Earlier this week, social media users were surprised to come across a Reddit thread where a person recalled having to wait in his friend’s room while the family ate their dinner downstairs.
“I remember going to my Swedish friend’s house. And while we were playing in his room, his mom yelled that dinner was ready. And check this. He told me to WAIT in his room while they ate,” one user recalled.
“I slept over a friends house. When we woke up, he said he was going downstairs for a few minutes. After about 15 minutes, I go on the stairs to see what’s happening and they are eating breakfast. They see me and tell me he has almost done and will be up there soon. I still think about it 25 years later,” another user shared.
Understandably, since the Reddit post surfaced on Twitter, #SwedenGate has gone viral.
Sorry I can’t make our meeting in the morning I found out it’s weird to feed your guest dinner in Sweden so obviously I had to read 500 people discuss it until 3AM
— Maggie Mae Fish 🐟 (@MaggieMaeFish) May 29, 2022
swedish kids alone in the upstairs bedroom while his friend is in the kitchen eating dinner pic.twitter.com/BUjXBUJtmd
— joe (@maloonds) May 30, 2022
Seeing white ppl debate feeding a guest dinner is so funny this is simply not up for discussion in any brown community
— mina (@kiranmayeet) May 29, 2022
my parents would skip dinner if we had a guest over for dinner ESPECIALLY A CHILD they would sacrifice their plate to make sure they eat 😭 https://t.co/67M7f0YiM0
— Laisus (@laisusYt) May 30, 2022
This Swedish dinner guest thing is hilarious to me bc the first thing you hear when you walk into a filipino house is DID YOU EAT?!?
— Bince 🏀 (@snailbites) May 30, 2022
This is so weird bc I come from a culture where ppl will stuff u with food if ur a guest https://t.co/Nmz7s5MRaG
— Mickie @ Illustration | HXH IS BACK (@MOLENAIDE) May 29, 2022
The confusion and surprise was only fuelled by Swedish pop star Zara Larsson, who seemingly confirmed the tradition by tweeting: “peak Swedish culture.”
Peak Swedish culture <3 :’-) https://t.co/MyZRnyPPlE
— Zara Larsson (@zaralarsson) May 28, 2022
While many Swedish users found themselves having to explain that their family does, in fact, feed their guests, apparently this tradition is still commonly observed in the country. For many immigrant families, it came as a big surprise, considering sharing meals and being seen as a ‘gracious’ host is deeply rooted in our culture. Offering refreshments or snacks is typically a given when any guest comes over.
Unknown to many, apparently Swedes are organised meal planners who plan their meals in advance, meaning unexpected guests are actually eating from the family’s portions.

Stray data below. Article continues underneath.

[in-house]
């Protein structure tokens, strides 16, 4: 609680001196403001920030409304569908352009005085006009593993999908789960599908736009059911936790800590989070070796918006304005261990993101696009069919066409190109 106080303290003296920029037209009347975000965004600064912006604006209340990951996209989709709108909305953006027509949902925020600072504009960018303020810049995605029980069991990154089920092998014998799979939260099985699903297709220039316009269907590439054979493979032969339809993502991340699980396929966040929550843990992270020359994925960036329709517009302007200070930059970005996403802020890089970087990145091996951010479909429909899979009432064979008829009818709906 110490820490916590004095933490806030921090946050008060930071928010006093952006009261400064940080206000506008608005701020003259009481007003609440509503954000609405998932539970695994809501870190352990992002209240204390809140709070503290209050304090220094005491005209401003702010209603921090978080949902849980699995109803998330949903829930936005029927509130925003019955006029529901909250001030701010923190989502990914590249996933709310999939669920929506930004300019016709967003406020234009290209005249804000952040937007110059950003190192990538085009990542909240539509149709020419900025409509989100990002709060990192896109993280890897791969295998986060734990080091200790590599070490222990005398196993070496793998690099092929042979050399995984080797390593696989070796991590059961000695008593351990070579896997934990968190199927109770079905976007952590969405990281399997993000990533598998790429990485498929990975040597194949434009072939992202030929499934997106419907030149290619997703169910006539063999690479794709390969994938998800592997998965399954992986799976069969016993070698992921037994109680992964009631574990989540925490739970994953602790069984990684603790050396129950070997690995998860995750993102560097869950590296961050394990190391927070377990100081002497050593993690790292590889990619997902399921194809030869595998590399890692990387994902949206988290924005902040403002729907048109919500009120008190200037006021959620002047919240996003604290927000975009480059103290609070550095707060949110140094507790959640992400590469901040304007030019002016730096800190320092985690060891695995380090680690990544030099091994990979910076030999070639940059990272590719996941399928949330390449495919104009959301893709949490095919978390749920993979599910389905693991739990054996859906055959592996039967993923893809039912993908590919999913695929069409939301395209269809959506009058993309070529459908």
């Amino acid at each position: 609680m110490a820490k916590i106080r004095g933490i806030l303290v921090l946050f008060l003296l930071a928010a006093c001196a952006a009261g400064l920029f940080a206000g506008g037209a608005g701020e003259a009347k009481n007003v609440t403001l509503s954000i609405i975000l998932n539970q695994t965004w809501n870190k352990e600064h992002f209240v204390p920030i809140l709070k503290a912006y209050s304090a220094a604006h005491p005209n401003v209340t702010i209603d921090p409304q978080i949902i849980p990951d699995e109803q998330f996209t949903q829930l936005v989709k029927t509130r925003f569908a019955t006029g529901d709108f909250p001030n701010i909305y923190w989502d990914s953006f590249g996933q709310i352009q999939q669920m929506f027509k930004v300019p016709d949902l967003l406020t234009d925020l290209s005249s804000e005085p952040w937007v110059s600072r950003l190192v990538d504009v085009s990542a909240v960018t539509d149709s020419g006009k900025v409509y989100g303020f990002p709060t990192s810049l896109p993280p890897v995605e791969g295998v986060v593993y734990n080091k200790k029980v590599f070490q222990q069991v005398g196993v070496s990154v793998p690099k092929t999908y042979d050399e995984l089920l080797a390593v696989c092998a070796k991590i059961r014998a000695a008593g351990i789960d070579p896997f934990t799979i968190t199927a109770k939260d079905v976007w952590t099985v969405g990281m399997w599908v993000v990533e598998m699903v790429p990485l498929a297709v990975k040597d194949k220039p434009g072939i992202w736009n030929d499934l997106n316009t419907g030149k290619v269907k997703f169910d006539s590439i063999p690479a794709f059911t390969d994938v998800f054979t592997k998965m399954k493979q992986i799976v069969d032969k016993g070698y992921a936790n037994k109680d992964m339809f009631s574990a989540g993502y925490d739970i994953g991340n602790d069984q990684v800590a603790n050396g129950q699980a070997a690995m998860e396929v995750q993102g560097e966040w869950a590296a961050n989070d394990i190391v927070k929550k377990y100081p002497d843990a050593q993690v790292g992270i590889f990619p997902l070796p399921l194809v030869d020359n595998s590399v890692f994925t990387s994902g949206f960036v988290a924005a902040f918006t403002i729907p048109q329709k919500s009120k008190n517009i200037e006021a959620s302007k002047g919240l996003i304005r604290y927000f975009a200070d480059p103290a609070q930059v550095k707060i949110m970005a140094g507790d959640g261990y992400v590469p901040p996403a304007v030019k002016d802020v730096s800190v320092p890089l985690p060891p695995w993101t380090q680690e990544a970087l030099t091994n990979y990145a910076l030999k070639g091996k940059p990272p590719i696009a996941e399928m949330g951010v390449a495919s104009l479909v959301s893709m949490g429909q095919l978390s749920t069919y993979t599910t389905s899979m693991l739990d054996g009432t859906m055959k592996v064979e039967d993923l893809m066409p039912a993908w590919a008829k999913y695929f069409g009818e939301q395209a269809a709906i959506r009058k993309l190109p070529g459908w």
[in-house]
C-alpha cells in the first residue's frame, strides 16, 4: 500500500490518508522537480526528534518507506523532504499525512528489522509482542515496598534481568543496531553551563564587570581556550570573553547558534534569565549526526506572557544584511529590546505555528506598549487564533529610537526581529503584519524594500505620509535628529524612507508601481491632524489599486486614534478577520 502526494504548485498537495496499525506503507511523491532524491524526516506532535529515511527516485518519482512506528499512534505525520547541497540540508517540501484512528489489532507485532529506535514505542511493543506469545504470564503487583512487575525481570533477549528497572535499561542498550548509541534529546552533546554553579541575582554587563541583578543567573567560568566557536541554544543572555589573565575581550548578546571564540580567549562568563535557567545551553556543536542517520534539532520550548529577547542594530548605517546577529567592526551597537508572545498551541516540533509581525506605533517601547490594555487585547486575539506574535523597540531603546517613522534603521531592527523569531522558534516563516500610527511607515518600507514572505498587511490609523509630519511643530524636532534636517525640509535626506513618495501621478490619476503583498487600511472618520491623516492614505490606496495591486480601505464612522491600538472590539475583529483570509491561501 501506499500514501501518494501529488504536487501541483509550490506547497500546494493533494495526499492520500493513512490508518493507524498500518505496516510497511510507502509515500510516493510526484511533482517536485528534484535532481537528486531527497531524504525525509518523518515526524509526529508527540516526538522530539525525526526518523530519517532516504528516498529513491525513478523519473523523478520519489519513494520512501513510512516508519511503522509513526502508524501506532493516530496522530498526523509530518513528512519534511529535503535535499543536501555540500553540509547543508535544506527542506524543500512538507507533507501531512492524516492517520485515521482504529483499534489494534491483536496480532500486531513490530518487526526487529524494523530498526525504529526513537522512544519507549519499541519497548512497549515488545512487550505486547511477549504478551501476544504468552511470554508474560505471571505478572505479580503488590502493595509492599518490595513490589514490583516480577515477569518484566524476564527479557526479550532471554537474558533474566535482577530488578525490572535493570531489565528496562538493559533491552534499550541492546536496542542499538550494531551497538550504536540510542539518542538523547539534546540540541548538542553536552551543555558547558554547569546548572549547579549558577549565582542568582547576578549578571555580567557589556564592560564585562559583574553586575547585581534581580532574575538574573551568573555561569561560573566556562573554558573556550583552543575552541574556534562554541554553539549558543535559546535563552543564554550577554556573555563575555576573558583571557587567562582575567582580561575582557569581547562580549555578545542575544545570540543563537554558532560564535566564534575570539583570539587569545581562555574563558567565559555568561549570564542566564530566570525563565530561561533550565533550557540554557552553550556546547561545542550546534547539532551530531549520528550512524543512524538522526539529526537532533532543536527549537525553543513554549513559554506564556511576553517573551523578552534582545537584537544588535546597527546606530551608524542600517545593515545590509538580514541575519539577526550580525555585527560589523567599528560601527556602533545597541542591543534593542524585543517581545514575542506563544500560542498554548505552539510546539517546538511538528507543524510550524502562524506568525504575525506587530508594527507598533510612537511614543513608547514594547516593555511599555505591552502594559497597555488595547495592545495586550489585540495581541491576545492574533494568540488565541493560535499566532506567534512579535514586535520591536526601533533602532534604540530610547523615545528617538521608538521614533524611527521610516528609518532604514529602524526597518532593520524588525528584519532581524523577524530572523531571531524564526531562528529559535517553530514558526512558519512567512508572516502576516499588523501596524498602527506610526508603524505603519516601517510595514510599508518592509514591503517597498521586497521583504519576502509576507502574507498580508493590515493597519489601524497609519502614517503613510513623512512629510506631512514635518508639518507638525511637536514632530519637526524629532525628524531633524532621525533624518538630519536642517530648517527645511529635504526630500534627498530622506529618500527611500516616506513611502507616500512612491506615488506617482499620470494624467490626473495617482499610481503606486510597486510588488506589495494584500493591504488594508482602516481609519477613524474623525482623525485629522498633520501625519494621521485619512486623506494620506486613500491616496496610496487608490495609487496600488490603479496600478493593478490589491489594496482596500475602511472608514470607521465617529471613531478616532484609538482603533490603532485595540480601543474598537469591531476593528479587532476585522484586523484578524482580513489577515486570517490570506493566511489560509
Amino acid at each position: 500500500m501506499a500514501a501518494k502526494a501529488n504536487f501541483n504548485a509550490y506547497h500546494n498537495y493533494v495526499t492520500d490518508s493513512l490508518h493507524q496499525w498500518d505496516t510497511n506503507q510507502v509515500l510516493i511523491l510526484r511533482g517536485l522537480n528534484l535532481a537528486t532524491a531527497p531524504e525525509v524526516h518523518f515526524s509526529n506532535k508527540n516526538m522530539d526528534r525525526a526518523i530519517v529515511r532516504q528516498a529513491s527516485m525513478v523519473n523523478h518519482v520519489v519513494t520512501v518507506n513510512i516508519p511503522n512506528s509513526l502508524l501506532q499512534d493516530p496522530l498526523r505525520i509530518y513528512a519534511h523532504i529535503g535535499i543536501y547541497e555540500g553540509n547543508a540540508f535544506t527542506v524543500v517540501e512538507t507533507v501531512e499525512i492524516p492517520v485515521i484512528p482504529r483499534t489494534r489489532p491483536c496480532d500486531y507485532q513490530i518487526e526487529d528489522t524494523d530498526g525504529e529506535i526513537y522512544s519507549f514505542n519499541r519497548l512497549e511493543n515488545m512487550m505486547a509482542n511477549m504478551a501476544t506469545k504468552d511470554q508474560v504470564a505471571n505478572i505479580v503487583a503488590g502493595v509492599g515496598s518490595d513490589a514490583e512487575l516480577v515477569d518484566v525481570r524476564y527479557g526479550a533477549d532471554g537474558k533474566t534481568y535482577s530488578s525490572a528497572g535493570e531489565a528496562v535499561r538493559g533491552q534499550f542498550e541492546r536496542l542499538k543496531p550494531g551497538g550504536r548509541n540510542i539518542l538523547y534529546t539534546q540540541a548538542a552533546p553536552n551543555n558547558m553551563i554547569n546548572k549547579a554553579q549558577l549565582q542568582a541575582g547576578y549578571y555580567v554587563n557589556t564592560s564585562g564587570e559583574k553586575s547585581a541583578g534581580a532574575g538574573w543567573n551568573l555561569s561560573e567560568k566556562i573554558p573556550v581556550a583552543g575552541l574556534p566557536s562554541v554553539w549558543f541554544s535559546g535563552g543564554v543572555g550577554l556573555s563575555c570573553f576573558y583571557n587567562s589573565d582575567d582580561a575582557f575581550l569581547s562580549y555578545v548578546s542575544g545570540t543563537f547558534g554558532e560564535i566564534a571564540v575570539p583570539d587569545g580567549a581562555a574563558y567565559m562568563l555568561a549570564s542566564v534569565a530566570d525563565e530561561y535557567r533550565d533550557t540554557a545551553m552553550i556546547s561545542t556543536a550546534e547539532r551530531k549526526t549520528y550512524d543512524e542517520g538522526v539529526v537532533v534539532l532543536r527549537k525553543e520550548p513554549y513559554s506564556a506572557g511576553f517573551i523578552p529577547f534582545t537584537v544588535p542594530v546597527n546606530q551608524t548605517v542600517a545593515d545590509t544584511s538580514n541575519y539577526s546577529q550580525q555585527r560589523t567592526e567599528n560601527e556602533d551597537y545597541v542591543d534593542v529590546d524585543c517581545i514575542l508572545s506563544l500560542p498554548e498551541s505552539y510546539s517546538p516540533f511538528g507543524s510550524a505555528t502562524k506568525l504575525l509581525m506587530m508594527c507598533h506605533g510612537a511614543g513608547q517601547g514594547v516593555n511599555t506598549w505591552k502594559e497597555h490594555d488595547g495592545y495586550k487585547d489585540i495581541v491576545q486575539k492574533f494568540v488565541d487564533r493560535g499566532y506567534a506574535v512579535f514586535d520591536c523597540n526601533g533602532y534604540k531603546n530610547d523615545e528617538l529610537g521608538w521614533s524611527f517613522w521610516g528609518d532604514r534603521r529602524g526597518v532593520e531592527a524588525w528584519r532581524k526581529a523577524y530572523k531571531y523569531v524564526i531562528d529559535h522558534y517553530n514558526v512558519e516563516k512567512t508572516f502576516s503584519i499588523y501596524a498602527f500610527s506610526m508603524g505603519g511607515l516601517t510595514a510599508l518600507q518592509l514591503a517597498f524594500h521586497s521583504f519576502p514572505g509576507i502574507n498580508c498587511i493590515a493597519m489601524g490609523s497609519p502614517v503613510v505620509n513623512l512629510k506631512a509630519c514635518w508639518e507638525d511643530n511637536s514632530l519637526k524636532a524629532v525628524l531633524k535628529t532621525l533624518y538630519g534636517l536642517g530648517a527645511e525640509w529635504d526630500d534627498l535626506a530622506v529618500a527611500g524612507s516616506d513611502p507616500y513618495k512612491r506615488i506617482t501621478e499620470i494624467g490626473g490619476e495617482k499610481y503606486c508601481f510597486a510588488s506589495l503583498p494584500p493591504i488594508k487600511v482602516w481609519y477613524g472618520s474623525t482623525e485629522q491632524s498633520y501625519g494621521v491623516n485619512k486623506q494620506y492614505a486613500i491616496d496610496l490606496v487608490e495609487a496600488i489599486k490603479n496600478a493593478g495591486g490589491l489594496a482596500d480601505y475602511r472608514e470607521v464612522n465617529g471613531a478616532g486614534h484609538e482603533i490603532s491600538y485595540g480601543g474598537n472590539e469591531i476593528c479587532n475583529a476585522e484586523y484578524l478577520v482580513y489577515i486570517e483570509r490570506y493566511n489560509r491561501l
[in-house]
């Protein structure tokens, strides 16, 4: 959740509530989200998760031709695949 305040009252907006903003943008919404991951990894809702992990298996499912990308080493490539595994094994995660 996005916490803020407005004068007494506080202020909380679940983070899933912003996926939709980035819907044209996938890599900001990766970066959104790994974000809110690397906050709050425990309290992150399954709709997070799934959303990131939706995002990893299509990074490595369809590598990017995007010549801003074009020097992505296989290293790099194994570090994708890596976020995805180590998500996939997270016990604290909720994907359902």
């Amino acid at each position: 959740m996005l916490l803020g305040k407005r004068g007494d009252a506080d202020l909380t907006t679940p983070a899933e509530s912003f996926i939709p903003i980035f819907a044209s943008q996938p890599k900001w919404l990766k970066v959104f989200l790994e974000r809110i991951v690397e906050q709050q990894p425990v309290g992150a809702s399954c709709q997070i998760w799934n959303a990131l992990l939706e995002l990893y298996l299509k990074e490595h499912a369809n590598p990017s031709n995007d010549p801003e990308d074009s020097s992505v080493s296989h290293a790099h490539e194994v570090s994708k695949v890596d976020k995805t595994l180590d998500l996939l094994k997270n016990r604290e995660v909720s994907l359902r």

Another explanation has been that the tradition stems from respect for the visitor’s family, who may have already planned dinner back home.
I have seen several people share things like this over the past week, and it’s a bit weird. As someone who live in Denmark, unless I have invited you for dinner, I wouldn’t expect food to be involved. But it’s not because of any of the reasons explained here. https://t.co/VEjgHOy1Cs
— Thomas Baekdal (@baekdal) May 30, 2022
As a Swedish person i need to say that this is not what it seems. A guest will always be offered food but it is very common that the guest will decline and leave before dinner. This because we are all scared of being a burden
— Smurl (@Smurlse) May 30, 2022
seeing ppl debate the swedish dinner thing (it being considered rude in middle-class sweden to offer dinner to your guests, apparently?) is very funny to me just bc like,,,in my asian household it is a competition between the host and the guest to see who can feed the other more
— kiki! || 🍗 jingyi’s fried chicken (@FriedJingyi) May 30, 2022
Totally fascinated by the #swedengate stuff coming from a culture that does the extreme opposite of that. Growing up, my mom fed everyone in sight. Repeatedly. She still does. And sends home extra with them in Tupperware.
— Eiynah — (@NiceMangos) May 30, 2022
But I’ve also had Swedish friends who have treated me like their own child and who have offered me food. The general reaction from immigrants in Sweden is just the culture shock of anyone thinking it ok to make your guest wait in your kids room as you go eat dinner without them
— Al-Fed ܐܠܦܪܝܕ (@alfman97) May 30, 2022
So… is Sweden cancelled now?
— Dr Vyom Sharma (@drvyom) May 30, 2022
This Swedish dinner guest debate is fascinating but not entirely surprising.
What’s really fascinating to me is how hospitality is acted on/interpreted differently in different parts of the world.
— Monish (@moenichedee) May 30, 2022